Southern whites, in enacting Jim Crow, to replace slavery as a means of enforcing racial separation and hierarchy, used a variety of methods to prevent African Americans from voting. Southern legislators placed the poll tax at a high enough rate that it was effectively out of reach for all poor people, black and white. The rigidly hierarchical nature of post-Civil War Southern society meant most blacks and many poor whites did not own property which was another Jim Crow requirement for voting. Southern states also had literacy requirements which were difficult for poorly educated blacks and many poor whites to pass.  Again, naturalized Jews, living in mostly Northern urban areas faced none of these hurdles when going to vote.

Many of the current requirements in various states around voting which we probably take for granted and assume they have always existed include voter registration which often ends as early as a month before election day and identification requirements. Most of these were enacted in the Progressive Era of the late 19th and early 20th century by both white Jim Crow Southerners and white northern reformers to limit voting access for blacks, immigrants including Jews and Italians and poor whites.

In 1948, when the UN adopted the Universal Declaration of Human Rights, President Truman, a Democrat, proposed a suite of legislation that would have made a significant dent in the Jim Crow edifice. He advocated the creation of a permanent Fair Employment Practices Commission, an anti-lynching law, anti-poll tax legislation and the prohibition of discrimination in inter-state transportation facilities.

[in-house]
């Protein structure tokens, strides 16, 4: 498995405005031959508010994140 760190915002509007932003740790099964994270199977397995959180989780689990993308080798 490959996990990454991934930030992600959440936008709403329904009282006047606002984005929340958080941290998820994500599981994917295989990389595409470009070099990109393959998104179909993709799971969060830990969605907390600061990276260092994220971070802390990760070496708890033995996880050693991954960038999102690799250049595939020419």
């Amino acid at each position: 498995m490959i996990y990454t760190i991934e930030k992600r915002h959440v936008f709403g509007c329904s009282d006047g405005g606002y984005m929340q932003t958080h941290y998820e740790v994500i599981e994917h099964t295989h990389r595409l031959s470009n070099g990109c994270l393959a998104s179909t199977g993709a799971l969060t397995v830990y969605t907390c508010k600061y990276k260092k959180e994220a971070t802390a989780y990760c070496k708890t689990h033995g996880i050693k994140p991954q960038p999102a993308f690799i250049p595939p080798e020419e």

Today’s parsha ends with Joseph in jail. He has been falsely accused of attempting to sleep with his master’s wife. In the Jim Crow South black men were routinely accused of trespassing with white women and were frequently lynched for this supposed crime. Lynching was the underpinning of a system of ongoing and daily intimidation by whites of black people. This continuous intimidation served as another barrier to voting.

Truman’s Civil Rights program went nowhere because southern senators and congressmen, overwhelmingly Democratic, vehemently opposed it. Progress towards dismantling Jim Crow would have to wait for almost 20 more years. One of the first cracks in Jim Crow disenfranchisement of African Americans came, in 1964 when the 24th Amendment, prohibiting poll taxes in federal election was ratified.

On August 6, 1965, President Lyndon Johnson, with Martin Luther King, Jr. by his side, signed the Voting Rights Act. This deeply significant piece of legislation was enacted after the longest filibuster in American history. People, marching from Selma to Montgomery endured great violence and sometime death to help secure passage of the Act. Demonstrations in other places, such as St. Augustine, Florida also convinced the nation that it was time to make the Jim Crow system of segregation illegal.

Next week, I will post the final  part of the D’Var. Happy Holidays!

Human Rights Shabbat D’Var Torah – Part 1